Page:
Aging brings with it physical, cognitive, and emotional changes. Among those cognitive changes, there are some memory changes that are quite normal. This is partly due to decreases in processing speed that happen with advancing age. It makes the brain less efficient and less adept at both putting things into long-term memory and retrieving the information that is already in long-term memory.
When memory changes are more extreme, and other cognitive declines include confusion, disorientation, and poor judgment, then dementia may be cause. Getting this diagnosis from a doctor can be scary for anyone and their loved ones. It can be difficult to know what to expect. Typically, dementia follows seven stages and today’s treatments may delay the progression through the stages.
Learn more about the seven stages of dementia and the symptoms that occur in each timeframe:
Stage 1: No Noticeable Cognitive Decline
During the first stage of dementia, there is no noticeable change. The person seems to be functioning normally, with no significant memory loss. People at this stage are not thought of as having dementia and technically, anyone who does not have dementia is considered to be in stage one.
Stage 2: Very Mild Cognitive Decline
In the second stage of dementia, the person may exhibit what seems to be normal, age-related, forgetfulness. This could include forgetting where they have left an object, forgetting an appointment time, or forgetting the name of a new person. This forgetfulness would have little impact on their life.
Stage 3: Mild Cognitive Decline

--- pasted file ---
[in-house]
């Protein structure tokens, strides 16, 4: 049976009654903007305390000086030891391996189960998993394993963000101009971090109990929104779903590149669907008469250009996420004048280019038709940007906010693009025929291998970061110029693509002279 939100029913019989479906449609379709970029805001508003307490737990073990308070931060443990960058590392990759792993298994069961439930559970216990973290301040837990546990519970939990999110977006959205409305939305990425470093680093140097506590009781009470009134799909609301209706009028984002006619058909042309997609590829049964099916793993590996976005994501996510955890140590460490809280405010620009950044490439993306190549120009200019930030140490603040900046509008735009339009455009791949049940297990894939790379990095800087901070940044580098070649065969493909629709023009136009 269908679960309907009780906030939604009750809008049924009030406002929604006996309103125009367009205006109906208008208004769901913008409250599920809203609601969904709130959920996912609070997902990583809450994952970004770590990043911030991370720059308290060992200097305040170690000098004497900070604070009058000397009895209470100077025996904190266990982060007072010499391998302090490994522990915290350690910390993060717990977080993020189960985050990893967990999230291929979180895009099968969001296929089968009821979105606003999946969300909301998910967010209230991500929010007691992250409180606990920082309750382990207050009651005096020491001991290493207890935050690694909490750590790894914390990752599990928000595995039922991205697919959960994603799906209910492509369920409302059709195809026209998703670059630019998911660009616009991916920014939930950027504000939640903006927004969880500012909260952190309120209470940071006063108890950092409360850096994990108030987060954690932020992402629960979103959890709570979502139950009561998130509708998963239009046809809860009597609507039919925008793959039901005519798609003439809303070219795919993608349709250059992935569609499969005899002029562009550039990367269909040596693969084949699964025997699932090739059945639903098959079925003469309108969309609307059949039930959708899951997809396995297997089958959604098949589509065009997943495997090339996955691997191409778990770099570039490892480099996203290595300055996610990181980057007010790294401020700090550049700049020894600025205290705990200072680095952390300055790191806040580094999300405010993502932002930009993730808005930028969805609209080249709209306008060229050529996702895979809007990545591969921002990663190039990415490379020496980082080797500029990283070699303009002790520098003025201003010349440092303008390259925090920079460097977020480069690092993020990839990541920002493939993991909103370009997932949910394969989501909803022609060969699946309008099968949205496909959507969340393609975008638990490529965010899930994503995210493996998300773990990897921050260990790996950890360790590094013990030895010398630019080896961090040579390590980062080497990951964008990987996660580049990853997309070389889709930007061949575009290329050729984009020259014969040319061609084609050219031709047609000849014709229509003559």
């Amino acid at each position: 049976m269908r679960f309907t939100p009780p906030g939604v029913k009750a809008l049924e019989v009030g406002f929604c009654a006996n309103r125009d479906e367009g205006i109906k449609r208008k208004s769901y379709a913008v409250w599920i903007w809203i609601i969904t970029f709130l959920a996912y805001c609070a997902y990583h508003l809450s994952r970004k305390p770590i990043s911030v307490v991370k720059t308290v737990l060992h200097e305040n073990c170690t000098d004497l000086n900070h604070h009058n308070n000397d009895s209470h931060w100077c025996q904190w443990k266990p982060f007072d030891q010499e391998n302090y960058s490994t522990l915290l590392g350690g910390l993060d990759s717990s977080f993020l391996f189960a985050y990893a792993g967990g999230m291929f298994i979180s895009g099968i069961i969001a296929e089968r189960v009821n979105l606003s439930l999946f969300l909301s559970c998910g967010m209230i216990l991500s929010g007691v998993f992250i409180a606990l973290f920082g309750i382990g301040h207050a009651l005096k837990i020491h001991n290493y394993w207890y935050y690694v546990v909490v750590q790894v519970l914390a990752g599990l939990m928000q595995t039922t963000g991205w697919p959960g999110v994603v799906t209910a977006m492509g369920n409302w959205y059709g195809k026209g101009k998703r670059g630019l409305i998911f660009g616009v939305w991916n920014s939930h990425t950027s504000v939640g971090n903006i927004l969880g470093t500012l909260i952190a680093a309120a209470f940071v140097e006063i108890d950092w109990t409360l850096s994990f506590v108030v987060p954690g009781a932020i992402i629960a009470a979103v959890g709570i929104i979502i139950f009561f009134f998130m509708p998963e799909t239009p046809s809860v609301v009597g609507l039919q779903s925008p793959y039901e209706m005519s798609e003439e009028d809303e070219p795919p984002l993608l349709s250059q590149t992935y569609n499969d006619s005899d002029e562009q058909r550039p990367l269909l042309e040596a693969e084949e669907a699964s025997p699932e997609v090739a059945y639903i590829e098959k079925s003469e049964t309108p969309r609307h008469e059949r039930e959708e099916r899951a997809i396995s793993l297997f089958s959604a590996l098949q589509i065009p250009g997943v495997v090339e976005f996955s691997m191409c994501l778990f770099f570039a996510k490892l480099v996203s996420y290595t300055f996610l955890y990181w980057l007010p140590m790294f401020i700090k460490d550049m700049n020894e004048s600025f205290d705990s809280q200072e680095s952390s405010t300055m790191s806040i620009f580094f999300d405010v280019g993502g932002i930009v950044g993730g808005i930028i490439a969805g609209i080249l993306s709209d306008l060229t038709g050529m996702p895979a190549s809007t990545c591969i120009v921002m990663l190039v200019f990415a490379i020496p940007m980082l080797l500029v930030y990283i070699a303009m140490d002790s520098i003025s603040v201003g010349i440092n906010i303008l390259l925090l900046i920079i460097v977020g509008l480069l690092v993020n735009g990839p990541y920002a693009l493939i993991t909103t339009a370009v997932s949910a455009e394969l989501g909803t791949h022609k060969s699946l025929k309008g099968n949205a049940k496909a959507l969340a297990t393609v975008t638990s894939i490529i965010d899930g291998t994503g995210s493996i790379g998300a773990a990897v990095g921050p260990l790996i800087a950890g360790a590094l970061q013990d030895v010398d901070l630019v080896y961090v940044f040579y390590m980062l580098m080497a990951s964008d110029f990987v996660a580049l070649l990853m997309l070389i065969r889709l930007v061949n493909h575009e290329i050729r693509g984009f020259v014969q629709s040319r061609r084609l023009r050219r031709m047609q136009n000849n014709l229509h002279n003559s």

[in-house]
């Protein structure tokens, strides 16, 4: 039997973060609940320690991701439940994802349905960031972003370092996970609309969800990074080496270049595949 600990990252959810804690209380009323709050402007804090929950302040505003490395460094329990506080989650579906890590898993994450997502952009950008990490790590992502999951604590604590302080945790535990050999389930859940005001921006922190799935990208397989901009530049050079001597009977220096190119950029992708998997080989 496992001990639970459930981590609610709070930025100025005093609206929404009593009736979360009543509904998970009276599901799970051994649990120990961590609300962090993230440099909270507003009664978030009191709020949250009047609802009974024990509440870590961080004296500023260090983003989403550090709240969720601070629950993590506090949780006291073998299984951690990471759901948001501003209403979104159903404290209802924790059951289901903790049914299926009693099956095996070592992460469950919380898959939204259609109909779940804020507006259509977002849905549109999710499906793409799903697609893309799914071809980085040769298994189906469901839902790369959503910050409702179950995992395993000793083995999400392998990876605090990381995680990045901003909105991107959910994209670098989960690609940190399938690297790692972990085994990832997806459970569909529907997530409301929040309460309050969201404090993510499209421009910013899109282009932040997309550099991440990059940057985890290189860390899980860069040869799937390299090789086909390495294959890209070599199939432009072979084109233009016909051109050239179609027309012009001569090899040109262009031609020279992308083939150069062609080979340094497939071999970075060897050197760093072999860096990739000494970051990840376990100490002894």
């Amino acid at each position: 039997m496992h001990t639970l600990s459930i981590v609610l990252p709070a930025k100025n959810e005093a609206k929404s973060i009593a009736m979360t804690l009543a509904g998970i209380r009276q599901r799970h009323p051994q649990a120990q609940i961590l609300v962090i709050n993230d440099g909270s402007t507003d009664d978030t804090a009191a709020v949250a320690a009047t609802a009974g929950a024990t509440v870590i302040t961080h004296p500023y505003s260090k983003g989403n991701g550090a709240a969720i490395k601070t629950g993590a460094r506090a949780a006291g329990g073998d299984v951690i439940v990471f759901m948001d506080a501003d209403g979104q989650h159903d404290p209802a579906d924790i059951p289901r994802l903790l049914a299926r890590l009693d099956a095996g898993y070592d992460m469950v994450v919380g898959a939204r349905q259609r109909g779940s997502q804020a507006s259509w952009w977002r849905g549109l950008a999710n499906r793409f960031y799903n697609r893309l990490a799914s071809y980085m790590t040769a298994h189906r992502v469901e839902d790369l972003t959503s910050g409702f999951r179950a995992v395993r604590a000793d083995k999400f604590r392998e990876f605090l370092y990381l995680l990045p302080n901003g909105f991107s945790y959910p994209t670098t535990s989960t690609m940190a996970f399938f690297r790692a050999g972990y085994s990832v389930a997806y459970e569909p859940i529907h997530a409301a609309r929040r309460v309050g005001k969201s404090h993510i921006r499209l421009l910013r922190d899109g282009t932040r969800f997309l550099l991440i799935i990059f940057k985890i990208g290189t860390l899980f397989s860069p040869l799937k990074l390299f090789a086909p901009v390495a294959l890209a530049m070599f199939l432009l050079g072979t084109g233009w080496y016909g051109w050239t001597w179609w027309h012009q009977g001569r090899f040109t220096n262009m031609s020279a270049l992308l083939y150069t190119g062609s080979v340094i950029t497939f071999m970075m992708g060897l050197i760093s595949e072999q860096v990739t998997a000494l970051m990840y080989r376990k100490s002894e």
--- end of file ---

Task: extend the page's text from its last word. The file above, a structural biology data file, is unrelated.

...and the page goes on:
This stage includes increased forgetfulness and some difficulty concentrating. Such symptoms may also start to affect a person’s performance at work. As this stage progresses, the person may find themselves having difficulty remembering words and they may get lost quite easily.
Stage 4: Moderate Cognitive Decline
During stage four, an individual will have more significant difficulties with concentration. Their memory will also continue to decline, especially showing a loss of memory for recent events. They may struggle to complete complex tasks. At this point, the person may have some denial about their problems.
Stage 5: Moderately Severe Cognitive Decline
A person in stage five will have significant memory deficiencies. Personal details (such as a home address) may be difficult to recall. At this point, the memory problems may even affect the ability to engage in daily activities (for example, forgetting to bathe or dress). They may also forget what day it is.
Stage 6: Severe Cognitive Decline
During stage six, a person’s memory will become so faulty that they will frequently forget to engage in necessary daily activities. This will make them unable to live on their own. At this point, they will need extensive assistance from family members or professional caregivers.
Stage 7: Very Severe Cognitive Decline
At this most severe stage of dementia, people lose all or nearly all their functioning, including their psychomotor skills and even their ability to speak. Given that people are entirely dependent on others for care at this point, and that it is difficult to determine their needs, professional care is recommended.
Conclusions and Recommendations
Dementia can be a difficult and scary condition. Although people tend to follow the above seven stages of dementia as they age, it can be difficult to know how a specific person may fare. A person’s prognosis is often based on personal factors related to genetics and health. Given the uncertainty, many people opt into professional care, such assisted living or memory care, early in the process, so that they can get the care they need. It can put your mind at ease to know you or your loved one will be well-cared for.